The launch of the next FIFA game – FIFA 21 – is anticipated in 2020 and, as EA Sports boffins continue working on the finer details, eager gamers will already have it on their wishlist.
Of course, the coronavirus pandemic has disrupted the entire world and industries everywhere have been impacted, including football, so it remains to be seen exactly how the new game will be affected, if at all.
As we wait to learn what will transpire, Goal takes a look at things such as the next FIFA release date, how much it will cost, consoles it will be playable on and more.
FIFA 21 will be released on October 9, 2020, having been pushed back from its usual late September slot after EA Sports’ plans were disrupted by the coronavirus.
The new edition of FIFA normally hits shelves on the last Friday of September, but this year, FIFA 21 will be available to buy on October 9.
Early access is usually granted to those who pre-order the game, meaning they are able to play in advance of that date – this year, FIFA 21 Early Access will be available on October 6.
With E3 cancelled for 2020, EA Sports was set to announce its upcoming roster of titles during a digital event called EA Play Live 2020 on June 5.
This announcement was delayed until June 18 due to the current political climate in the United States and the protests around racial discrimination.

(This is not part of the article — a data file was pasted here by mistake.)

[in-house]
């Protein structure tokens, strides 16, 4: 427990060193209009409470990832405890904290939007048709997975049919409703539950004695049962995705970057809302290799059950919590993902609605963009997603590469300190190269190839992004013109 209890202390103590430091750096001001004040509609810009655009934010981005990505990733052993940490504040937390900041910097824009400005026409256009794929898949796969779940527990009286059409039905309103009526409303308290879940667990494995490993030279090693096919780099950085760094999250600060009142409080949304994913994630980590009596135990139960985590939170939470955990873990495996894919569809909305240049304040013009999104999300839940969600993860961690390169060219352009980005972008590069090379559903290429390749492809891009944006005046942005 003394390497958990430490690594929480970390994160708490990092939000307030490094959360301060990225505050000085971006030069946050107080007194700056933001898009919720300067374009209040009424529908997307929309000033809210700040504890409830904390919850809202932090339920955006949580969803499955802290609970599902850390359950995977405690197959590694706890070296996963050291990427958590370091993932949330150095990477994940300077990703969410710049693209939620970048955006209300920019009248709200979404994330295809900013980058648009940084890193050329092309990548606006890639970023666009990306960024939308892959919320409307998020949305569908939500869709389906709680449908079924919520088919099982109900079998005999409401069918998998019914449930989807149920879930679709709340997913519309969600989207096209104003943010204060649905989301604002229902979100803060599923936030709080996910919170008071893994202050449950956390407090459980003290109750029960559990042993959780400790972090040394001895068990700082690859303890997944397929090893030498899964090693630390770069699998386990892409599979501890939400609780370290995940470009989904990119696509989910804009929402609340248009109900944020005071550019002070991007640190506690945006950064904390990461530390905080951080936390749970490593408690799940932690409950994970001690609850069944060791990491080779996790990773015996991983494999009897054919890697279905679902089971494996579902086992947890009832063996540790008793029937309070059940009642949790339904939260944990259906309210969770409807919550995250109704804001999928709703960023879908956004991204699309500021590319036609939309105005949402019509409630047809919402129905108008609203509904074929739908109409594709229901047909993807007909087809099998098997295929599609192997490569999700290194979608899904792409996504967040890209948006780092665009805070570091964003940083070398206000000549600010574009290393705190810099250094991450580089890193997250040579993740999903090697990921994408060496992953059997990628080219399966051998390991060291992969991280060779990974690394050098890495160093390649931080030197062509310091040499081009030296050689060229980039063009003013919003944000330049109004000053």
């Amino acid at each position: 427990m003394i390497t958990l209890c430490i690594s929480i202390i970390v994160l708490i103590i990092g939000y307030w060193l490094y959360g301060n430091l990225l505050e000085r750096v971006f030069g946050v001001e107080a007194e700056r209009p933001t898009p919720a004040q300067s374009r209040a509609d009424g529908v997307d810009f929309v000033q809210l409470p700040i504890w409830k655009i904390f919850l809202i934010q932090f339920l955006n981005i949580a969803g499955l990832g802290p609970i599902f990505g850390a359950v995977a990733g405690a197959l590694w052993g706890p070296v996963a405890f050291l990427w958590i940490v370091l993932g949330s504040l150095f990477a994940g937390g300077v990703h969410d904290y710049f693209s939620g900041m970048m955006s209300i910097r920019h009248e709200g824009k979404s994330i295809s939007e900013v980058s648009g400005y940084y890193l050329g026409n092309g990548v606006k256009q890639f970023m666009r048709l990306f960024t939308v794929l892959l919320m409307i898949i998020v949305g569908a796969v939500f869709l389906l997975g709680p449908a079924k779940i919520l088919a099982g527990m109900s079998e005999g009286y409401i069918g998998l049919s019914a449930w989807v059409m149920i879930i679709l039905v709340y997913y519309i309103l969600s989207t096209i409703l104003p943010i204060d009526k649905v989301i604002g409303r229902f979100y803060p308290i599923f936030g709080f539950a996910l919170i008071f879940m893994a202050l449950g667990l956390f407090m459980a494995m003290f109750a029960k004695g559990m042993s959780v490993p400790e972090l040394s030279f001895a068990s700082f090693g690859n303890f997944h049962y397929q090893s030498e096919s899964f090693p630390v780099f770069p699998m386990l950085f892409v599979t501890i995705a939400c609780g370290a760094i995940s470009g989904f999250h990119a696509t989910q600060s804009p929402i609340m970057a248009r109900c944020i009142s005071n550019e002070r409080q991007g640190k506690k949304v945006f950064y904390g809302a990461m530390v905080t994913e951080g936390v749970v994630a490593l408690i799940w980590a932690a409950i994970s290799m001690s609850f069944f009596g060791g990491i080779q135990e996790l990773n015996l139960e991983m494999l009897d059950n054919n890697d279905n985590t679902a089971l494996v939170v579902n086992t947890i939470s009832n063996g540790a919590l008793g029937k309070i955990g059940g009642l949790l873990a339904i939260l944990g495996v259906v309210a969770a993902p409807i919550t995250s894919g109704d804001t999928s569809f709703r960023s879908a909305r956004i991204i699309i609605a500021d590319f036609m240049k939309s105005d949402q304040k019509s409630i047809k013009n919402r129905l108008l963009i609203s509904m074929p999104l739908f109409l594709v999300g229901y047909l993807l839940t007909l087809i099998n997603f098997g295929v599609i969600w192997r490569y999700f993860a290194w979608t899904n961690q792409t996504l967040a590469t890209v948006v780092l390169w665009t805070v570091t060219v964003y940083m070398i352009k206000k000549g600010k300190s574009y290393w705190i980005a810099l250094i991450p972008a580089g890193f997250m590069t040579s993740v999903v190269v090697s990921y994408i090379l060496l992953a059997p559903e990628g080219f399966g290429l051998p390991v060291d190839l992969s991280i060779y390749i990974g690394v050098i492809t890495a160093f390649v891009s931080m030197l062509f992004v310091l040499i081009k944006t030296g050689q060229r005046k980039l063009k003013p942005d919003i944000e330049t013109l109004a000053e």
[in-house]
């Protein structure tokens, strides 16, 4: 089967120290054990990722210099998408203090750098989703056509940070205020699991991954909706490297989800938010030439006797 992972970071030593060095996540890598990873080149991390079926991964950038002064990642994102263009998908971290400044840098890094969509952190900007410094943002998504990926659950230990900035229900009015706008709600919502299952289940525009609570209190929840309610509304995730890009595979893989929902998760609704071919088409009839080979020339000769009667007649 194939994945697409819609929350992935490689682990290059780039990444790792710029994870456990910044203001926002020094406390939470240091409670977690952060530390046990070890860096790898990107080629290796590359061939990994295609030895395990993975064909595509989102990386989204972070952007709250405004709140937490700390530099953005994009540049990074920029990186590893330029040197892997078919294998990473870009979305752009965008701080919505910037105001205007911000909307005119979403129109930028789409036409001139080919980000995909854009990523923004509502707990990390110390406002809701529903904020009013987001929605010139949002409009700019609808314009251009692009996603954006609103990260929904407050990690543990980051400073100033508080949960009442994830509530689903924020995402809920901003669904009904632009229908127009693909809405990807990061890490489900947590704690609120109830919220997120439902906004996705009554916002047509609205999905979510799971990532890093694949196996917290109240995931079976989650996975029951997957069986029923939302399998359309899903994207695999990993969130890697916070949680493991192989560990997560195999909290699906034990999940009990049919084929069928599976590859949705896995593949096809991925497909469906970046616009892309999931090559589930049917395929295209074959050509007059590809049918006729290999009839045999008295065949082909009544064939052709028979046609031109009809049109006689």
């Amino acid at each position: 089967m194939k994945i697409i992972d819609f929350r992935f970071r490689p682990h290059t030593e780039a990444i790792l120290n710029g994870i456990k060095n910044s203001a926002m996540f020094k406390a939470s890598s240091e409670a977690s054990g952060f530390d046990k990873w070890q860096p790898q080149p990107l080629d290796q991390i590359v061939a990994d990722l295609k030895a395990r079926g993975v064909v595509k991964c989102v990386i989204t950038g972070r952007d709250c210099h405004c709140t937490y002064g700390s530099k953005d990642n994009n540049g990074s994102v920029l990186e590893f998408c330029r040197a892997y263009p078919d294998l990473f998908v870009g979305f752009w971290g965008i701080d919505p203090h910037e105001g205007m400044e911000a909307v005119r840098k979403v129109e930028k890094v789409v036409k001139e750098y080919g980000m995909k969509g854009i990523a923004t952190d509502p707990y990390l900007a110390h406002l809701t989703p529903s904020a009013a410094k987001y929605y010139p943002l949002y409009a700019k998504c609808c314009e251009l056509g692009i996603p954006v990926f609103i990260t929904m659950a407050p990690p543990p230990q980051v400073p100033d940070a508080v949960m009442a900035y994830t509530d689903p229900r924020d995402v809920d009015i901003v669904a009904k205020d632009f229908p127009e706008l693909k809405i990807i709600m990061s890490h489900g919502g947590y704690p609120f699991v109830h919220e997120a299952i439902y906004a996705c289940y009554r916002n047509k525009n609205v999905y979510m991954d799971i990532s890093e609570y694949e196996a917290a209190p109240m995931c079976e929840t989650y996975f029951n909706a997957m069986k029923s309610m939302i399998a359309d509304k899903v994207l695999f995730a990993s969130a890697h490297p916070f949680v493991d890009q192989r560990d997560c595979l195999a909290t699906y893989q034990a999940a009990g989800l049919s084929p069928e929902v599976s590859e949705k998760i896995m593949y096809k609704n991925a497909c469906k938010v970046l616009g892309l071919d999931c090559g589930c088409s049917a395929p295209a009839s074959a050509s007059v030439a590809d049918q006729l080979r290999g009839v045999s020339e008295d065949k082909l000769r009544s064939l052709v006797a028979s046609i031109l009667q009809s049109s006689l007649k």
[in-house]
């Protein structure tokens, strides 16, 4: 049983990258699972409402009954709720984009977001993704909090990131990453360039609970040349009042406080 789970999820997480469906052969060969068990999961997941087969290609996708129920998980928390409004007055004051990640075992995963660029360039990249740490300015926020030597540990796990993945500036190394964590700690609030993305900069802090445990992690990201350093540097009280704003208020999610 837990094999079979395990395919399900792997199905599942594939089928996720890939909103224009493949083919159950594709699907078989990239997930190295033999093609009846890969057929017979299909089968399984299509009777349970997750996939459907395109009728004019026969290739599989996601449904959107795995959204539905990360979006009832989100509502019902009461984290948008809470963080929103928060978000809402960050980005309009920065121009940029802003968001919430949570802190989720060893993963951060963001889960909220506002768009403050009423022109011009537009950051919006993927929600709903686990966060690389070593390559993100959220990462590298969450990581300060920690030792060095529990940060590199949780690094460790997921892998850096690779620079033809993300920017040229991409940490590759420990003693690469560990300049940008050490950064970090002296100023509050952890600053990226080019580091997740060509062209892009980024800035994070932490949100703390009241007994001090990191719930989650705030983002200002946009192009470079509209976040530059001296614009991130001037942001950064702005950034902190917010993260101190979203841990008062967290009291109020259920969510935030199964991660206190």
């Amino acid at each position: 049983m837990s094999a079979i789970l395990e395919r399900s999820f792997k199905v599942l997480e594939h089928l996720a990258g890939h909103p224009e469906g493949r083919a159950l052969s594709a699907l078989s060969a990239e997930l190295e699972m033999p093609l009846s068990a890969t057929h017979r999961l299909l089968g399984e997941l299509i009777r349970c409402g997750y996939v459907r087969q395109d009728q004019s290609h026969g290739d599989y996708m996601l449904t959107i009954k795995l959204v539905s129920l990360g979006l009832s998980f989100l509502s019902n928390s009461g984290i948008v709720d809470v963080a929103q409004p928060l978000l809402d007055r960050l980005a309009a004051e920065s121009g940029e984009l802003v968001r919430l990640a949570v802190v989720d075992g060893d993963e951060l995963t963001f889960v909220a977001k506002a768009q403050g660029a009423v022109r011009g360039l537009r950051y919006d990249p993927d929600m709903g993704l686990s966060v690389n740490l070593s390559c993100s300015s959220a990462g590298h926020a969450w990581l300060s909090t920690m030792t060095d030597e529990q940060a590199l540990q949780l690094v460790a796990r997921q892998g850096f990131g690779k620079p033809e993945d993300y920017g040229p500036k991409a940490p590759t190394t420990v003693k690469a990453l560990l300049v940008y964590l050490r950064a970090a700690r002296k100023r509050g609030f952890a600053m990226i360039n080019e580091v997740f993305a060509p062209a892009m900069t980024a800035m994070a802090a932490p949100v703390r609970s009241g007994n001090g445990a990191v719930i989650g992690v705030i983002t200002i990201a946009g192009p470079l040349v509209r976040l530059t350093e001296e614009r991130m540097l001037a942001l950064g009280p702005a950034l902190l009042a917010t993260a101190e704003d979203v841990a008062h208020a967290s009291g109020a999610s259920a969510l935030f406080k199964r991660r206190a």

“With the important conversations taking place and important voices being heard around the world right now, we’re moving our time to come together in play,” EA wrote on Twitter.
The price of FIFA 21 has not been confirmed yet, but in previous years the standard edition of the FIFA franchise cost around £60 in the UK and $60 in the US.
EA Sports has, in recent years, launched a number of different editions – such as Champions Edition and Ultimate Edition – which cost slightly more than the standard edition.
FIFA 20 Champions Edition cost £79.99 or $79.99, while FIFA 20 Ultimate Edition was priced at £89.99 or $99.99.
FIFA 21 Ultimate Edition has been confirmed as £89.99 and $99.99 on the Xbox and Playstation official stores.
Extra perks for FIFA Ultimate Team players such as gold packs, special FUT kits and Icons is the reason for the difference between the price of the editions included some.
FIFA 21 will be available to play on PS4, Xbox One and PC. It will also be released on the next generation consoles PS5 and Xbox Series X.
PS5 and Xbox Series X have been earmarked for a launch date somewhere in time for the holiday period in the US, which means they may land between October and December 2020.
Given the proximity of those dates, it would seem logical for EA Sports to work in tandem with Sony and Microsoft to ensure that the new release is available to play straight away.
Google Stadia, which was launched in 2019, did not have FIFA 20, but it is possible that a push will be made to make a game like FIFA 21 available.
Once again, the Switch version of the game will be a ‘Legacy Edition’ with no new game modes or gameplay changes, but featuring updated squads and kits.
Gamers can pre-order FIFA 21 a number of months before the release date, with the pre-order period beginning on June 18 to coincide with the launch announcement of the game.
There are usually a few inducements for gamers to pre-order the game, such as cheaper prices, early access and Ultimate Team perks.
The launch announcement for FIFA 21 did not mention specific game mode developments or changes for the new game and focused on EA’s new Next Level experience.